The first thing you notice when you walk into Maple Grove Hospital in Maple Grove, MN, is that it doesn’t feel like a hospital. Staff members greet you with eye contact and smile. There are no vacant-eyed people in over-crowded waiting rooms. The hallways are quiet and carpeted, and there’s warm light and natural colors everywhere. It’s easy to think that the hospital is experiencing low volume, until you see the patient boards in the doctors’ and nurses’ station and you realize that every room is filled.
Maple Grove Hospital has grown from 90 to 130 beds and 150 to over 800 employees since it opened on December 30, 2009. A joint venture between North Memorial Health Care and Fairview Health System, MGH was conceived around the core mantra, “Together, delivering healthcare as it ought to be.” Unpacked, this mantra covers the hospital’s focus on delivering an excellent physician and staff experience (together) that achieves optimal clinical results (delivering healthcare) with an ideal patient and family experience (as it ought to be).
At the core of this promise is an engaged base of physicians, nurses, therapists, environmental services staff, IT, and administrators who are dedicated to delivering a different kind of healthcare experience in a different kind of work environment. You feel it when you walk into MGH, but you especially hear it when you talk to staff. Examples include:
During experience rounds on a post-partum floor, a new nurse spoke up about how she had been supported as she was learning the ropes at Maple Grove. One of the leaders asked if the team knew of the reputation nurses have for “eating their young.” The chorus of “Not here” echoed around the table before the sentence was completed.
A surgeon heard of a referring surgeon who was failing to treat the nurses on the surgical team with professionalism and respect – a practice dishearteningly common for “star surgeons” in many healthcare settings. The surgeon not only confronted his peer, but also told the nurses, “Tell me if this continues and I’ll scrub in and show him how we do it here.”
Nurses on a labor and delivery unit described how, if one of the nurses has a complicated patient, the other nurses and team members on the unit rally to support that nurse so that he or she is not over-burdened.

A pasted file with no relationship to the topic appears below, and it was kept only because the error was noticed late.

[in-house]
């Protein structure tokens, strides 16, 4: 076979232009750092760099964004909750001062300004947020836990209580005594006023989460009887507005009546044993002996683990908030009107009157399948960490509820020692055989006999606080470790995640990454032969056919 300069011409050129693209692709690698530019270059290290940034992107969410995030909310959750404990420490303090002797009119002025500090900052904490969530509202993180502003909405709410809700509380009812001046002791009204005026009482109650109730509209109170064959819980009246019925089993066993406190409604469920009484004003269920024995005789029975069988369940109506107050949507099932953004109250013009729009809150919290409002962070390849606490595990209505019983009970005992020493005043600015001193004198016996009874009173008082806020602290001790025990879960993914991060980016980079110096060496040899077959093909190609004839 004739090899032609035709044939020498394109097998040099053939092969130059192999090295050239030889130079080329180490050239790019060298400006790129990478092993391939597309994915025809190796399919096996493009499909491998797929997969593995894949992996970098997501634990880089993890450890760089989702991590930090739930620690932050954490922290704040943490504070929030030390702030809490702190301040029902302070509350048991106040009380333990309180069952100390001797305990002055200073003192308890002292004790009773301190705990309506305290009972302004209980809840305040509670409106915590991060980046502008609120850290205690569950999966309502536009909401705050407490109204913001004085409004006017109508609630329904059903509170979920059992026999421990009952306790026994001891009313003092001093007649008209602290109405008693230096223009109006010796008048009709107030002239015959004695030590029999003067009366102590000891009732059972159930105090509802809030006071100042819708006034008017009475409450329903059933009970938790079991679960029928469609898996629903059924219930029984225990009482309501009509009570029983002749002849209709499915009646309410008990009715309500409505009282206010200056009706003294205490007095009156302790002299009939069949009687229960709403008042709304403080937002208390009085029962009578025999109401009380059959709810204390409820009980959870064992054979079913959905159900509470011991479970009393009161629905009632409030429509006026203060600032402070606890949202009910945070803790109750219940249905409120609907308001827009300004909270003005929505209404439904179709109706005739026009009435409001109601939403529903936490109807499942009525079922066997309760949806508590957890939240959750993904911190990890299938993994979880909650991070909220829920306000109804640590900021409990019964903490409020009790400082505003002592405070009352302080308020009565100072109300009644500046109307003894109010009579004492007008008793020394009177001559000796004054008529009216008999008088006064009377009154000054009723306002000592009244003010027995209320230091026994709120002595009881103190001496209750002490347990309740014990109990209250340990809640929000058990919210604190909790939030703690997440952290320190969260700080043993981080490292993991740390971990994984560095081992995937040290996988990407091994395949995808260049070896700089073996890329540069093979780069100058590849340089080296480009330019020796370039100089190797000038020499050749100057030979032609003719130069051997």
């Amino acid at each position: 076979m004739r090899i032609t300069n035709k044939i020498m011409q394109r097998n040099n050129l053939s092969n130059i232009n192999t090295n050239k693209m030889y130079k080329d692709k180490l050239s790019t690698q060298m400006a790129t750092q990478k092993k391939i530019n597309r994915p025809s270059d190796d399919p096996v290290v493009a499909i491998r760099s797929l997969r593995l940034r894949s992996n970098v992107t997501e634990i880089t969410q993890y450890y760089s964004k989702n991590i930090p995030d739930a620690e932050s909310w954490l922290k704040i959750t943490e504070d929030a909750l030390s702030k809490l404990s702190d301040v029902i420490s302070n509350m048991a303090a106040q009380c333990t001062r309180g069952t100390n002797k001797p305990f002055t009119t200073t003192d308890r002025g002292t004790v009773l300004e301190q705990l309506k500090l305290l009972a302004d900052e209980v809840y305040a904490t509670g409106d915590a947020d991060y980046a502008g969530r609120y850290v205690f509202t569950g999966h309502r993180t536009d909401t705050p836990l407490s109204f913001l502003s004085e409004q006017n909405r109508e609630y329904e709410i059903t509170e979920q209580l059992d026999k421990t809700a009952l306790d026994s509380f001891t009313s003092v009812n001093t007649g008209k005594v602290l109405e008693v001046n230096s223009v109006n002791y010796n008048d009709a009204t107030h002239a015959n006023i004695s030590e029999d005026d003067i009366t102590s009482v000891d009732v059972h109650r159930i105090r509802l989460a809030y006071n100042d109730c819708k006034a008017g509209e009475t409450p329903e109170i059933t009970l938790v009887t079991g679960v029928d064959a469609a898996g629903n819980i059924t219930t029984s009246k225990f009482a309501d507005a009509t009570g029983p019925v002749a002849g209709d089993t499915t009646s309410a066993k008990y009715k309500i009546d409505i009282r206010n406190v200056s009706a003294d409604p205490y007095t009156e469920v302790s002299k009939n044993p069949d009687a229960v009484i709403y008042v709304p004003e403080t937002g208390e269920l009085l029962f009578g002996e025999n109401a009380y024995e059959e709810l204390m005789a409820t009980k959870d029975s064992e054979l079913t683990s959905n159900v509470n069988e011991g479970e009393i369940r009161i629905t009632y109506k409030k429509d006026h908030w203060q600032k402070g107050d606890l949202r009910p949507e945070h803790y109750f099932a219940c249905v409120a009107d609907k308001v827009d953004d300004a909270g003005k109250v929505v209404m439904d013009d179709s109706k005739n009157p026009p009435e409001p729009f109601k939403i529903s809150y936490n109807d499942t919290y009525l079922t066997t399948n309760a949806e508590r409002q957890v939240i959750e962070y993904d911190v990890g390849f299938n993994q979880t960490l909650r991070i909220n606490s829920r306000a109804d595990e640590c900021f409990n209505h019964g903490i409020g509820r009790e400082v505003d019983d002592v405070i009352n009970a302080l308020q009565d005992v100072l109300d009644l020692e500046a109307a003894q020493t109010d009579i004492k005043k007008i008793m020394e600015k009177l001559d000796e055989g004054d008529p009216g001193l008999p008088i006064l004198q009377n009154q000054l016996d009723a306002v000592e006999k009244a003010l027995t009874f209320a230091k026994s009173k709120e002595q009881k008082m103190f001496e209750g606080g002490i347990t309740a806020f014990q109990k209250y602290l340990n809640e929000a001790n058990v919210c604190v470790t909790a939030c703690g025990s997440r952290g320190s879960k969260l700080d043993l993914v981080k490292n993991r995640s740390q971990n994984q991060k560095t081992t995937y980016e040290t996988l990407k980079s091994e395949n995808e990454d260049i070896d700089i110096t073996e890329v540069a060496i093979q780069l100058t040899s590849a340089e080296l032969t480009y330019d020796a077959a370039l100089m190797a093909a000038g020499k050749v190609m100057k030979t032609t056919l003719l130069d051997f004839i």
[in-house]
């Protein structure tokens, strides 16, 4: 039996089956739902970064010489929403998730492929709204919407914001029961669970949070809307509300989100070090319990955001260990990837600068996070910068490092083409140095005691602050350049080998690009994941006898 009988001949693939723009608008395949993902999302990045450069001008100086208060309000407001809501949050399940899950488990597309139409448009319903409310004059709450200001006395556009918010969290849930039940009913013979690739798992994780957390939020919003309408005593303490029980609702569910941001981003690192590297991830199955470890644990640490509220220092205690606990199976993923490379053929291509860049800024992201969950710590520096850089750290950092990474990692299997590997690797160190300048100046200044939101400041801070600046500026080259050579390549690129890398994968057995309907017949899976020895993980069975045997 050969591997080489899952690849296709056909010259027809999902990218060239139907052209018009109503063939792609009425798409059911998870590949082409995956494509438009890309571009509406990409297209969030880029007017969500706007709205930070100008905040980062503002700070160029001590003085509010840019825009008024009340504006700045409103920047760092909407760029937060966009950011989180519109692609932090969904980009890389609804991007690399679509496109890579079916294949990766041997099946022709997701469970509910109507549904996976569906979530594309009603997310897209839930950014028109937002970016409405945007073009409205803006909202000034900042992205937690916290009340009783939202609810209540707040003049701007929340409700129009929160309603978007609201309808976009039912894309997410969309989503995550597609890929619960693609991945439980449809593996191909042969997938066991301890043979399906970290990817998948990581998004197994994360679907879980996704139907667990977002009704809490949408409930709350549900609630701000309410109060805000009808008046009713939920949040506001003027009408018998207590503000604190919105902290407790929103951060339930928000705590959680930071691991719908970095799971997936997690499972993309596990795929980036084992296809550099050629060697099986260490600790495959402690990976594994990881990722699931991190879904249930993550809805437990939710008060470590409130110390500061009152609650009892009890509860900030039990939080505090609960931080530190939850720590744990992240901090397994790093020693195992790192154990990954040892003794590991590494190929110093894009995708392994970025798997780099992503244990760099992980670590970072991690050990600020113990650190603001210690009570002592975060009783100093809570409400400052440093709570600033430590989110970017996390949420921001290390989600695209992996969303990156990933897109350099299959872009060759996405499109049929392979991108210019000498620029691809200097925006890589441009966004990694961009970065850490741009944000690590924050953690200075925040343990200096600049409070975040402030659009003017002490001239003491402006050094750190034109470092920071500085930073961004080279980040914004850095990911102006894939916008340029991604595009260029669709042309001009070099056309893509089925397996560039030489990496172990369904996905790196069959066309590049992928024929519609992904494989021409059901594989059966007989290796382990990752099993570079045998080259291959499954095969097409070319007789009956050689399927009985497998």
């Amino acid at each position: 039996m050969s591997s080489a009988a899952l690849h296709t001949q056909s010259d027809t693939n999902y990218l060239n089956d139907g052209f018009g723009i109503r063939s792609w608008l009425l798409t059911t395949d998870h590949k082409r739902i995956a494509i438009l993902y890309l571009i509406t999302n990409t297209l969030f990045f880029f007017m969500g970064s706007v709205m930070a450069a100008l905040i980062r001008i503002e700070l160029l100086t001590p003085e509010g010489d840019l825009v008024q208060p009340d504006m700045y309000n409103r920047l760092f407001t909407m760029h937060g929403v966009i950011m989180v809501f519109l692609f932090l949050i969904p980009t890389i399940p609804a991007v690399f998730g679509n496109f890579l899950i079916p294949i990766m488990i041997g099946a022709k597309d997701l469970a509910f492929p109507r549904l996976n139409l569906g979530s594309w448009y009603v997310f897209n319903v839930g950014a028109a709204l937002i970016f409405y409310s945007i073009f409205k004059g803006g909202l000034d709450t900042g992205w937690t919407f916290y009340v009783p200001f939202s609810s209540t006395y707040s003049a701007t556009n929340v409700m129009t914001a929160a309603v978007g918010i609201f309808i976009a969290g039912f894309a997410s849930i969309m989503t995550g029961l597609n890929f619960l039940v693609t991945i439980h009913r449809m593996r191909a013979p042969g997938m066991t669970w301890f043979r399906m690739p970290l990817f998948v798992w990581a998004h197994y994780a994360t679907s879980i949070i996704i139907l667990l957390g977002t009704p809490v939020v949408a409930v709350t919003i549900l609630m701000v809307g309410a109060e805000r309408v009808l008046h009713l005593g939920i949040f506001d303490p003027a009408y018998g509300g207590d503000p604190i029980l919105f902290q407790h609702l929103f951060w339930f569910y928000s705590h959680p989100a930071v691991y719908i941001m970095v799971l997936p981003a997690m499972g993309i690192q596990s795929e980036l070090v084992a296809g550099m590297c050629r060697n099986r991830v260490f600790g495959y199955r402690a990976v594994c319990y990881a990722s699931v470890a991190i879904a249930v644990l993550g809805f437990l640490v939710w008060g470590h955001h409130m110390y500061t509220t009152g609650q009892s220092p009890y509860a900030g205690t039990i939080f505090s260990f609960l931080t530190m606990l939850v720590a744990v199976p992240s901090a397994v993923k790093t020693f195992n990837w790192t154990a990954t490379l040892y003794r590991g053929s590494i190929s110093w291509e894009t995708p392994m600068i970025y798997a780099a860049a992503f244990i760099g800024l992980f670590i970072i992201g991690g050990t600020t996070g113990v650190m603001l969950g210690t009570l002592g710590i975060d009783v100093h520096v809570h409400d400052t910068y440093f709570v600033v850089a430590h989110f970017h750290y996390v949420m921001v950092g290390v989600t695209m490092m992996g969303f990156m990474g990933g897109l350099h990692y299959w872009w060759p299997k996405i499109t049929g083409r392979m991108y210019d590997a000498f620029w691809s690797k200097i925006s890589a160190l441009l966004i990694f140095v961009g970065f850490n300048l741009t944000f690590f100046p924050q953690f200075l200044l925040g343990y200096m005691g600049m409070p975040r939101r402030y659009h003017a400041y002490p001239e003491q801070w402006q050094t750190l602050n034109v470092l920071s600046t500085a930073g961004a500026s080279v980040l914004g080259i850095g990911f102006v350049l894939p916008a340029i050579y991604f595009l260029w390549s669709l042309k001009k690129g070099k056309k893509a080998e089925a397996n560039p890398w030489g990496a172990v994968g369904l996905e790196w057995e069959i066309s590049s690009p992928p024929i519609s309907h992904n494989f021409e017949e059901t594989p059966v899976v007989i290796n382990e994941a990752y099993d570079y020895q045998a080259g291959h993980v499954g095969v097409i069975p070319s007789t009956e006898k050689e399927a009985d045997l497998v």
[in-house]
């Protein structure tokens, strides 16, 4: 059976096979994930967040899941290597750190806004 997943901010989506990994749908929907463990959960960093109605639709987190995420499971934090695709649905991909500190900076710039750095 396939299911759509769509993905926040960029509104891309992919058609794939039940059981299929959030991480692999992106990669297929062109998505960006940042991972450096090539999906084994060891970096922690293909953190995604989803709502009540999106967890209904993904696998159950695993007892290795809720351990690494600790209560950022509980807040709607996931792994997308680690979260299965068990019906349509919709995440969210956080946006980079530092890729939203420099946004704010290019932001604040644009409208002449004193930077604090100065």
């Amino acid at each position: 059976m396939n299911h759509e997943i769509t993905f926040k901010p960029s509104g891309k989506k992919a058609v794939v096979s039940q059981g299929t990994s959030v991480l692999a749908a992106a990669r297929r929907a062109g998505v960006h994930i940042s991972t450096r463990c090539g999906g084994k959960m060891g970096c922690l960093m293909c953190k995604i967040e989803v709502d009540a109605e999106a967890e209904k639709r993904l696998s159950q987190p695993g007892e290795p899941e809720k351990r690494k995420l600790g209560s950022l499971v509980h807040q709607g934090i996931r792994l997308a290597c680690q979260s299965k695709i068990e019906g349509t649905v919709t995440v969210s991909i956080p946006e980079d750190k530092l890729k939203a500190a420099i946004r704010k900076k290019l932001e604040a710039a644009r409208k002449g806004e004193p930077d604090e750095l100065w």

The stories go on, and they are not accidental. Maple Grove executives work hard to live the values they espouse – respect, accountability, communication, teamwork, and pride – and to communicate to every new hire what is expected of them. In addition they:
Conduct three-times -a-year all-team meetings (repeated five times over a two week period to accommodate different shifts and schedules) to make sure that all employees are up-to-date on the hospital’s plans and successes.
Hold twice-weekly leadership rounds to let leaders from different departments connect face-to-face to solve pressing issues and share important announcements.
Do daily shift huddles and bedside handoffs to include patients and families in the plan of care.
Complete executive and experience rounding to make sure that leadership and frontline staff are connected.
Conduct nurse leader rounding on all patients to stay connected to the patient and family experience, perform immediate service recovery and identify opportunities for improvement.
Maple Grove’s culture of engagement is impressive – and difficult (but not impossible) to duplicate. The hospital is profitable and growing in a challenging market, building lasting loyalty and growth that sets them apart from their competition.